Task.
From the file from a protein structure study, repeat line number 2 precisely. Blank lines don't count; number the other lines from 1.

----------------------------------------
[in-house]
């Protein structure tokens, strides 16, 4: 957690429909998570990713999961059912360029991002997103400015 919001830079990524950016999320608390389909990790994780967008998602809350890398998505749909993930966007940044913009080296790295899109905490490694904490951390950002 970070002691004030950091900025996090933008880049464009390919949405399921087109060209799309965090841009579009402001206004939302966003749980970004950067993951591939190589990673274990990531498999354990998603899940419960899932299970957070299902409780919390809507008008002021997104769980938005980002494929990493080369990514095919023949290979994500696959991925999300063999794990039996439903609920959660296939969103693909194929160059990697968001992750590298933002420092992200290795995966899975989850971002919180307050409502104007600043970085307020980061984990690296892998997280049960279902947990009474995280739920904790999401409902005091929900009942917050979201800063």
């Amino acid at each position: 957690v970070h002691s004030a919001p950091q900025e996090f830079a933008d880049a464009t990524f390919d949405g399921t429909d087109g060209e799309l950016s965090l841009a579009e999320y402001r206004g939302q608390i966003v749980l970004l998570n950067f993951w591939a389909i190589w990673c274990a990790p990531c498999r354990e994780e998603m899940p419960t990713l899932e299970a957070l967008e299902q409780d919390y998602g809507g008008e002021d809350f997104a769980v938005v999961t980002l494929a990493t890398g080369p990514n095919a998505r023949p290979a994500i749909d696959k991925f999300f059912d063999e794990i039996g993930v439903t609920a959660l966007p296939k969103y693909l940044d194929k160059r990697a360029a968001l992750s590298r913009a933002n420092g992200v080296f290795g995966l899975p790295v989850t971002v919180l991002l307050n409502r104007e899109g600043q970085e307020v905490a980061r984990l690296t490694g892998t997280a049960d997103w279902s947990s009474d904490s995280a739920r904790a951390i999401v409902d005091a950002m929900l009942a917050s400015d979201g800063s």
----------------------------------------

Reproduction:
């Protein structure tokens, strides 16, 4: 957690429909998570990713999961059912360029991002997103400015 919001830079990524950016999320608390389909990790994780967008998602809350890398998505749909993930966007940044913009080296790295899109905490490694904490951390950002 970070002691004030950091900025996090933008880049464009390919949405399921087109060209799309965090841009579009402001206004939302966003749980970004950067993951591939190589990673274990990531498999354990998603899940419960899932299970957070299902409780919390809507008008002021997104769980938005980002494929990493080369990514095919023949290979994500696959991925999300063999794990039996439903609920959660296939969103693909194929160059990697968001992750590298933002420092992200290795995966899975989850971002919180307050409502104007600043970085307020980061984990690296892998997280049960279902947990009474995280739920904790999401409902005091929900009942917050979201800063």